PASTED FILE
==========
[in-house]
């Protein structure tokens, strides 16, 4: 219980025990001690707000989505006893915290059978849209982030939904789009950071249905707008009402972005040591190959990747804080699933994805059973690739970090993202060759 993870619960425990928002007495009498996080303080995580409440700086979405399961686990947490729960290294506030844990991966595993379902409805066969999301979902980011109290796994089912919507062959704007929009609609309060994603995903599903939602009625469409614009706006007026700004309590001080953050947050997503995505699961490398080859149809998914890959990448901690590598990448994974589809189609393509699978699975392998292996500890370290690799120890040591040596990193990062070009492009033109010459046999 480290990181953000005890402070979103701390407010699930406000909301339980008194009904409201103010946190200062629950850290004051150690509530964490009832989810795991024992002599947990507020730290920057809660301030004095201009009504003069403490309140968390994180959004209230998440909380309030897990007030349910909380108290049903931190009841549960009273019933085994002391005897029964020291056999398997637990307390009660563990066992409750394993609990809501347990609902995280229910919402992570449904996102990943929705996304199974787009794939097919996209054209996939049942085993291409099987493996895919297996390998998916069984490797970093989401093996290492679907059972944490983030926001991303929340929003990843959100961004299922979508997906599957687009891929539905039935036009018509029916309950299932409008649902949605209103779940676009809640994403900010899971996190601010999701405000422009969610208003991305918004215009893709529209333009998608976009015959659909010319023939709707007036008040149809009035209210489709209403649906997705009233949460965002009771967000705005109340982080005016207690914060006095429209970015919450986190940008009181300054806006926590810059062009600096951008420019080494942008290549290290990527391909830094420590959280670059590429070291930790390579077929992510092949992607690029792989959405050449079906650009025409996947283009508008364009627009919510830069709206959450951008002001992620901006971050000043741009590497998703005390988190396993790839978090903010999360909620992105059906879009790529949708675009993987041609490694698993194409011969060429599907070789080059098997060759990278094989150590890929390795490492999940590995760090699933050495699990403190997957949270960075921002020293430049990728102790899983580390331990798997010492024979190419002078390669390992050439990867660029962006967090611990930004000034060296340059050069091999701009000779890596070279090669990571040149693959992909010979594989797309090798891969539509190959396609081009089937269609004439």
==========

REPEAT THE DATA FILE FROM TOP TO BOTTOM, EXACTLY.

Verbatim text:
[in-house]
């Protein structure tokens, strides 16, 4: 219980025990001690707000989505006893915290059978849209982030939904789009950071249905707008009402972005040591190959990747804080699933994805059973690739970090993202060759 993870619960425990928002007495009498996080303080995580409440700086979405399961686990947490729960290294506030844990991966595993379902409805066969999301979902980011109290796994089912919507062959704007929009609609309060994603995903599903939602009625469409614009706006007026700004309590001080953050947050997503995505699961490398080859149809998914890959990448901690590598990448994974589809189609393509699978699975392998292996500890370290690799120890040591040596990193990062070009492009033109010459046999 480290990181953000005890402070979103701390407010699930406000909301339980008194009904409201103010946190200062629950850290004051150690509530964490009832989810795991024992002599947990507020730290920057809660301030004095201009009504003069403490309140968390994180959004209230998440909380309030897990007030349910909380108290049903931190009841549960009273019933085994002391005897029964020291056999398997637990307390009660563990066992409750394993609990809501347990609902995280229910919402992570449904996102990943929705996304199974787009794939097919996209054209996939049942085993291409099987493996895919297996390998998916069984490797970093989401093996290492679907059972944490983030926001991303929340929003990843959100961004299922979508997906599957687009891929539905039935036009018509029916309950299932409008649902949605209103779940676009809640994403900010899971996190601010999701405000422009969610208003991305918004215009893709529209333009998608976009015959659909010319023939709707007036008040149809009035209210489709209403649906997705009233949460965002009771967000705005109340982080005016207690914060006095429209970015919450986190940008009181300054806006926590810059062009600096951008420019080494942008290549290290990527391909830094420590959280670059590429070291930790390579077929992510092949992607690029792989959405050449079906650009025409996947283009508008364009627009919510830069709206959450951008002001992620901006971050000043741009590497998703005390988190396993790839978090903010999360909620992105059906879009790529949708675009993987041609490694698993194409011969060429599907070789080059098997060759990278094989150590890929390795490492999940590995760090699933050495699990403190997957949270960075921002020293430049990728102790899983580390331990798997010492024979190419002078390669390992050439990867660029962006967090611990930004000034060296340059050069091999701009000779890596070279090669990571040149693959992909010979594989797309090798891969539509190959396609081009089937269609004439």